2233 N. Campus Drive
Northwestern University
Evanston, IL  60208

Ldavids@nwu.edu  (847)491-2906 (Voice)   1-847-556-0436 (fax)


At 01:20 09/21/1999 -0400, you wrote:
>At Elsevier Science we have almost become used to the fact that Brain
>Research is the frequent "whipping boy" for those who like to make
>comments about journal pricing.  However, recent misinformation and
>speculation on this list calls for a response.
>- While circulation figures are confidential, the notion that there could
>be 10,000 subscribers can only be described "in your dreams".  In general,
>stm journals (such as Brain Research) that have no society base have
>between 1000 and 1500 subscribers.  The more expensive the journal, the
>more likely it has been subject to cancellations (although Brain Research
>also continues to add some new subscribers).
>- We have no policy against advertising.  Indeed, we actively solicit
>advertising.  However, no advertiser wants to pay for an ad in a journal
>that goes only to libraries (as Brain Research and most of our journals
>do). The journal must have a large individual subscriber base (normally in
>the tens of thousands) to attract advertisers.
>- Brain Research publishes about 18,000 pages per year, so the price is
>less than $1/page.  It also rejects more than half of the manuscripts
>submitted to it.
>- Our studies of the paper version show an average of 40
>scientists/students using each subscribed copy.
>- The usage figures online (ScienceDirect) are outstandingly high.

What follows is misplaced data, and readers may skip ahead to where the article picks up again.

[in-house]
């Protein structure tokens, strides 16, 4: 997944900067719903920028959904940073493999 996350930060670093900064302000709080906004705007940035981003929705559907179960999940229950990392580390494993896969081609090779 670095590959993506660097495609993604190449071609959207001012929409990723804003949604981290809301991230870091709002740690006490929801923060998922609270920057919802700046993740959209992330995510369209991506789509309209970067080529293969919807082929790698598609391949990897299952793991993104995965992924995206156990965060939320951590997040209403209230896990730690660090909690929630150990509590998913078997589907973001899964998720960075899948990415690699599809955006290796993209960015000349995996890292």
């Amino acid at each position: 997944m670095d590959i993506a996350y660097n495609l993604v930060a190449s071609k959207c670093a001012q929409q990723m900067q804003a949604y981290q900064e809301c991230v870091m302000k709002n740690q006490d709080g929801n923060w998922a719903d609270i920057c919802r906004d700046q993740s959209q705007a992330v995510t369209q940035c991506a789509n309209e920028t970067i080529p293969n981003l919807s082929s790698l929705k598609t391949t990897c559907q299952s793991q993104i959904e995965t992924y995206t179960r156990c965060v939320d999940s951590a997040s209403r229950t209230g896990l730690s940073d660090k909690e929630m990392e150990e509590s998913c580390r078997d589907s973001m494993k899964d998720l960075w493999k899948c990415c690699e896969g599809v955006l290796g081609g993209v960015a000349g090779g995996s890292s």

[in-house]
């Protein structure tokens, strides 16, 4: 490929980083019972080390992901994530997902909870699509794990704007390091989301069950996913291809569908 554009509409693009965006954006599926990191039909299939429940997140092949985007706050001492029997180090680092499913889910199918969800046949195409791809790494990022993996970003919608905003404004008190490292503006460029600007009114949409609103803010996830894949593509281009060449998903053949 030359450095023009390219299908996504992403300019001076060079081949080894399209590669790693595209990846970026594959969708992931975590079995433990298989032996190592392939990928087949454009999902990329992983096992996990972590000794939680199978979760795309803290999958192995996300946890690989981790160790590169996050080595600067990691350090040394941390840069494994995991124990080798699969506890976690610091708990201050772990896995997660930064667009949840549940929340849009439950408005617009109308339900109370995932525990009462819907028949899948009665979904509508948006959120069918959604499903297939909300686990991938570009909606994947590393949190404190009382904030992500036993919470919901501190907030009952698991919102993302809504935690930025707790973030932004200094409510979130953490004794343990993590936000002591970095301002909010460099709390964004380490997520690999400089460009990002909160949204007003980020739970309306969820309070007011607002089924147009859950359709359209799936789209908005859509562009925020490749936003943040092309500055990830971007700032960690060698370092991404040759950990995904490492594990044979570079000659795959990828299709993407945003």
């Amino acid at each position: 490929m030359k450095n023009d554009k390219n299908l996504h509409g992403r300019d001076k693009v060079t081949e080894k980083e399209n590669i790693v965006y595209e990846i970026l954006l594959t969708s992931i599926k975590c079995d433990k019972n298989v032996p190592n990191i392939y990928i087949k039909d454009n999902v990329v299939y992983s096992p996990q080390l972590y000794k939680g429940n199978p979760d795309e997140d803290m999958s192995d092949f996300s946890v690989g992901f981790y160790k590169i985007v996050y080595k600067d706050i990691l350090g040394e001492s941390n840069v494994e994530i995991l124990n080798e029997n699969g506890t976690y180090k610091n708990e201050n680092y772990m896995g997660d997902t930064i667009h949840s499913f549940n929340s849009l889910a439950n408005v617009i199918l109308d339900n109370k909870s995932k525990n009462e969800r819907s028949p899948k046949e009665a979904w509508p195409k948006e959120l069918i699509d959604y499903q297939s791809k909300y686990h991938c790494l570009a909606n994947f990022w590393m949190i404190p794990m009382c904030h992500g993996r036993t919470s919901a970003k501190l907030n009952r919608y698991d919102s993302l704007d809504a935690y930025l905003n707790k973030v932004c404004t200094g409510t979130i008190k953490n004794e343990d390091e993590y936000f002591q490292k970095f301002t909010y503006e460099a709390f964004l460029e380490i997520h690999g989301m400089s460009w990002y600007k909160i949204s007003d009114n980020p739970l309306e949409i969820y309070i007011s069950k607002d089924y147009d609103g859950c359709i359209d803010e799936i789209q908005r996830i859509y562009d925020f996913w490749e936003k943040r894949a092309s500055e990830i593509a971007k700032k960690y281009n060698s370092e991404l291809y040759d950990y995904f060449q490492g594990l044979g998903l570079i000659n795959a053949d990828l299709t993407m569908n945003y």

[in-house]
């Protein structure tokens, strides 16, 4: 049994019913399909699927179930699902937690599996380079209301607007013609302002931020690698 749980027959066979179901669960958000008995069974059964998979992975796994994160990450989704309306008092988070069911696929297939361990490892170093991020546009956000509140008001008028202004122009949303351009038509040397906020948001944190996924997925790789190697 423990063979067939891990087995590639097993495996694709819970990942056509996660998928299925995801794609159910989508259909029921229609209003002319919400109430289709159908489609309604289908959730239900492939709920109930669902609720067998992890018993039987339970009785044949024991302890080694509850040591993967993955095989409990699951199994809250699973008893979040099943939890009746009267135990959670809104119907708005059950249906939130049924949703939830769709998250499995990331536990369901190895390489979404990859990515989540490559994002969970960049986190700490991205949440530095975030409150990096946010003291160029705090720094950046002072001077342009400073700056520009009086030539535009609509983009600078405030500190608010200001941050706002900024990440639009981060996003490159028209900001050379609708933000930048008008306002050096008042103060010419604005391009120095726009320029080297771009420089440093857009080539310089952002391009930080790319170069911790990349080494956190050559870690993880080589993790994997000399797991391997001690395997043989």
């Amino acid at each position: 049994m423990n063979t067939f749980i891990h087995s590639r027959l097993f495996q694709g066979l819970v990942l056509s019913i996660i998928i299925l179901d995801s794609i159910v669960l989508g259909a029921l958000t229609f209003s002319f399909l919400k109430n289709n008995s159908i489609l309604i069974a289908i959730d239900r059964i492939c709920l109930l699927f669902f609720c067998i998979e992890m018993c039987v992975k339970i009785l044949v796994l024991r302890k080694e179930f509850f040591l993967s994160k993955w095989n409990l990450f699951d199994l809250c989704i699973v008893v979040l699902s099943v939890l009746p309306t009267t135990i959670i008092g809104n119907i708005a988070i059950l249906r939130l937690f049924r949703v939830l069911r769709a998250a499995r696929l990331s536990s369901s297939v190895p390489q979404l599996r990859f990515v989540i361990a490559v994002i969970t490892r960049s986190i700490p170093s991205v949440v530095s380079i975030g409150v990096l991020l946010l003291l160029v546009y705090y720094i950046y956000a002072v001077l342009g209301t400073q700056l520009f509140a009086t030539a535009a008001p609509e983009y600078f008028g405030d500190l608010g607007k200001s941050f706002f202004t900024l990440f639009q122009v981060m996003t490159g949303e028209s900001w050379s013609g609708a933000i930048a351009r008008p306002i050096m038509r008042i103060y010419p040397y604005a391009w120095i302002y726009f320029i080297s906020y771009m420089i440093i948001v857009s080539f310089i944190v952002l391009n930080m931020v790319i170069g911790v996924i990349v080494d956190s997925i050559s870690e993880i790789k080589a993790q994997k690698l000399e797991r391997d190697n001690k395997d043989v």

>- Elsevier Science made a major announcement this spring on pricing.
>Starting with the subscription year 2000, we will take far more of the
>price risks associated with currency fluctuations, cost increases, page
>growth and the effects of cancellations.  We commit that libraries will
>have less than a 10% annual increase, regardless of these inflationary
>factors.  (In 2000 the increase is 7.5%; without the new policy, it would
>have been about twice that in the U.S., for example.)  No other publisher
>has made a commitment to giving libraries this level of price stability.
>- Finally, Brain Research authors benefit in a large number of ways: 50
>free reprints; assurance that their articles will be available
>electronically for the first nine monrths after publication at no charge
>to paper subscribers (and permanently to electronic subscribers); the
>lowest color rates in neuroscience journals; personal free access to
>related electronic services; no page charges; and the benefits of
>SMARTWorks, the first life science electronic submission and peer review
>software (developed through our investments).
>I could go on, but the point I want to make is that Brain Research is
>respected by editors, authors and readers. This is not by accident.
>Publishing is not something that just "happens".  Those who criticize the
>journal should also consider the hundreds of scientists and the publishing
>team who believe in the journal and work to make it succeed.
>Karen Hunter
>Senior Vice President
>Elsevier Science